Select Department
4th January, 2019

5 Tips To Be A Headphone Mixdown Superstar

Whether you are a DJ on tour, on holidays, having a coffee at your local cafe or you are working with what you have available. There will always be times when you need to mix in your headphones, monitors can’t always be with you. 

There are common problems that arise, knowing what they are and how to work around them will save you time & stress

I’ve gathered together 5 tips to be a headphone mixdown superstar and researched strategies that help when mixing in your cans.



  1. The first weapon against any problems is learning your headphones, just as you would your monitors. Listen to a ton of music on them and use them all the time to familiarise yourself with them. 
  2. Be mindful of the detail of your mix; Panning, reverb and delay effects will be far more pronounced on headphones than over speakers. Often you will need to increase the wet levels of your plugins or widen the panning so that your effects translate more effectively over speakers.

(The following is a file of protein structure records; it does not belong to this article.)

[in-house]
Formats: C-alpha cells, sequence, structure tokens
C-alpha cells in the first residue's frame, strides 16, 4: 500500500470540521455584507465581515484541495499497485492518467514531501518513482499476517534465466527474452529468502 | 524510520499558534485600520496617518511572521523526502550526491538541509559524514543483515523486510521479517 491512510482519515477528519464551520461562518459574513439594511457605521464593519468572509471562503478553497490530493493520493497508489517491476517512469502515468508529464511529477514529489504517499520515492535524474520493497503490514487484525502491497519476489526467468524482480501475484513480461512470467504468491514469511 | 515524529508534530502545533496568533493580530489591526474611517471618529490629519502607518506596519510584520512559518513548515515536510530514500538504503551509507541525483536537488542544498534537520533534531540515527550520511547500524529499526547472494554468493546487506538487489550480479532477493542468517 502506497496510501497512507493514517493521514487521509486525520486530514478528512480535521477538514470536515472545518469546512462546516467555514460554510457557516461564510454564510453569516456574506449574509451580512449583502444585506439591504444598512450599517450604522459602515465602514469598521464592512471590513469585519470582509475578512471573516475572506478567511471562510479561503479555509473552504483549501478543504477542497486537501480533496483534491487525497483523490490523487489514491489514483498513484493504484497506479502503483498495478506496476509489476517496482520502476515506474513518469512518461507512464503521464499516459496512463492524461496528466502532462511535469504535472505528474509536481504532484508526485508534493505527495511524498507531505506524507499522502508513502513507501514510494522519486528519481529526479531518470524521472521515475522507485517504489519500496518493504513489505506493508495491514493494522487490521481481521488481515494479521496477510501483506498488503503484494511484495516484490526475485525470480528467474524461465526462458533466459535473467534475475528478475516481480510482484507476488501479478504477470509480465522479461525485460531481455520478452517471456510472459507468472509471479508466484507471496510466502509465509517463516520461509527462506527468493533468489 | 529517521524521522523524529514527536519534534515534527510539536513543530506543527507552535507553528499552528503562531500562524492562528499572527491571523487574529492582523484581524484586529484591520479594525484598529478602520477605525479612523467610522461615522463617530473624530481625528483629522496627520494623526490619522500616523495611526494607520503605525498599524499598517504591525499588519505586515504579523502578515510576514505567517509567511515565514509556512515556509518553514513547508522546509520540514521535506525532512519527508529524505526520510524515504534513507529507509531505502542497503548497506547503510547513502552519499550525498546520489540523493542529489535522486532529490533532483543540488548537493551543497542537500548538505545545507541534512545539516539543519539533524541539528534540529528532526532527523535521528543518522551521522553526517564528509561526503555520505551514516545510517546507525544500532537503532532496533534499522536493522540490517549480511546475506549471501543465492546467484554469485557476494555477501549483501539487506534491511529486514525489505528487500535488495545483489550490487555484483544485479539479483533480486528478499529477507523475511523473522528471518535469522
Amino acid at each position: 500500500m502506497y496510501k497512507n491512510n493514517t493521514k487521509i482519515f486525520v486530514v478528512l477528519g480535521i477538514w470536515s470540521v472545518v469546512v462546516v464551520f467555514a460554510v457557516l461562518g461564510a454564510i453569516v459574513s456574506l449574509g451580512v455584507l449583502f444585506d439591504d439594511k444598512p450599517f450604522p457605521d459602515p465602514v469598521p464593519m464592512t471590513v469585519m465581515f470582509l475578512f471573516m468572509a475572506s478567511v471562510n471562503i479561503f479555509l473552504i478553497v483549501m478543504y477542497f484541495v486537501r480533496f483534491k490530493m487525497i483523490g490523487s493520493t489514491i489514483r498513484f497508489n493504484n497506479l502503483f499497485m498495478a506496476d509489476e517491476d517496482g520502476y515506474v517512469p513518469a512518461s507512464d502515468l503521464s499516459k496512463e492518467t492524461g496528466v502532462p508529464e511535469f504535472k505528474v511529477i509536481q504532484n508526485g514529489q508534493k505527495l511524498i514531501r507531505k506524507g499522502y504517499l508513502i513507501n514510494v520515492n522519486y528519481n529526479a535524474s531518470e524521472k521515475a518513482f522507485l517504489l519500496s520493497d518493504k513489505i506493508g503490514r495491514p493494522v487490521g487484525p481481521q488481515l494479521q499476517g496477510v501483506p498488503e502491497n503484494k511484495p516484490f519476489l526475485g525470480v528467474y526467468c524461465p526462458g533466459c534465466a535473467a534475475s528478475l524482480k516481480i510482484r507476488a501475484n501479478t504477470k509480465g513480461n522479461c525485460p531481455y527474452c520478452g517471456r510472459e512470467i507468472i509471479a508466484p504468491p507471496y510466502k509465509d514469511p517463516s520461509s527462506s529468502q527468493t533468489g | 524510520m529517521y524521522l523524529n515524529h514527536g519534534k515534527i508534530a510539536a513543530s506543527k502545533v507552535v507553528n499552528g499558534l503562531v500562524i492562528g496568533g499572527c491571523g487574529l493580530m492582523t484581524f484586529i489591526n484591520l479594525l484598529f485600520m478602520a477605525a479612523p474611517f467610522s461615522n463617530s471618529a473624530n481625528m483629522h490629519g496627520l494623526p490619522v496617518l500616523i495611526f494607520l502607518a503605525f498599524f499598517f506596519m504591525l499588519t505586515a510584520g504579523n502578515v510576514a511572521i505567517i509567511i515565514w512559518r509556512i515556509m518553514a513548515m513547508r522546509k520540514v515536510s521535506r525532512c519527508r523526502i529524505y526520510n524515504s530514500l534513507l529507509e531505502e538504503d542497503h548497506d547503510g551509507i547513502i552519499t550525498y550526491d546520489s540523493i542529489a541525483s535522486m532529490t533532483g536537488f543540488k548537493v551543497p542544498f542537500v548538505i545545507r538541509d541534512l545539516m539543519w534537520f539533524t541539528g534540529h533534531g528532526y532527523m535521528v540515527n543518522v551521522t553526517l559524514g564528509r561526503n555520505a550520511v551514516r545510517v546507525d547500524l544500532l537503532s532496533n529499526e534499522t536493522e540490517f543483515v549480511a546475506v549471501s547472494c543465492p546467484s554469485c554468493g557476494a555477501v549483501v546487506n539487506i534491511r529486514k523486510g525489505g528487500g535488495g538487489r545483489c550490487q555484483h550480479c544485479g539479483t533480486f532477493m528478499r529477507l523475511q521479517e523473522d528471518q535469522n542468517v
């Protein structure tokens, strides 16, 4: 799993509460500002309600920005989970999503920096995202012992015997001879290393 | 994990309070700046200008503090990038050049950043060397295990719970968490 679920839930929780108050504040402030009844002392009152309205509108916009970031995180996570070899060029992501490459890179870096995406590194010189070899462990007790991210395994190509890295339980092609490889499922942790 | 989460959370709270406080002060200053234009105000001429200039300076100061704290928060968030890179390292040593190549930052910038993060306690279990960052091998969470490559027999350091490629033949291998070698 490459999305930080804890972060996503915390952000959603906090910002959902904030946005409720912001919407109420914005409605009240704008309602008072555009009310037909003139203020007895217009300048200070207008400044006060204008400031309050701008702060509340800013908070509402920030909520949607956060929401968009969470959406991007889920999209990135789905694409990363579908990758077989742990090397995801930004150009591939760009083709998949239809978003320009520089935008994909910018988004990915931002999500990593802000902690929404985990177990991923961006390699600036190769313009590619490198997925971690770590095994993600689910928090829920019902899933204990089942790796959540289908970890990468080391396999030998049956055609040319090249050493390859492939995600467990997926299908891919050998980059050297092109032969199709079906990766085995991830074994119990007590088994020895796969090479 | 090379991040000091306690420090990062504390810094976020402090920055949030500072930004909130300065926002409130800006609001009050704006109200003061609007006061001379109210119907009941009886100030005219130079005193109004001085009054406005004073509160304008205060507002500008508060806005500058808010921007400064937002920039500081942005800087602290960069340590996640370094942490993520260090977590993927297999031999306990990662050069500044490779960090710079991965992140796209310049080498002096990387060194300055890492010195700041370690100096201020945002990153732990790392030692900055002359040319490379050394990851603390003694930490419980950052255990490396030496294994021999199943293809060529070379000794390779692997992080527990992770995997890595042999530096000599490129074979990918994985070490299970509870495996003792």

3. Some of the more subtle tracks in a mix – vocal harmonies and background synth lines, for example – will probably have to be turned up to make them clearly audible when played through loudspeakers.
  4. It’s too easy to miscalculate the levels of percussion elements in a headphone-only mix. Commonly the kick and snare drums will probably need turning down a touch, and more subtle elements like hi-hats and shakers need to be turned up so that they can be heard above the other parts.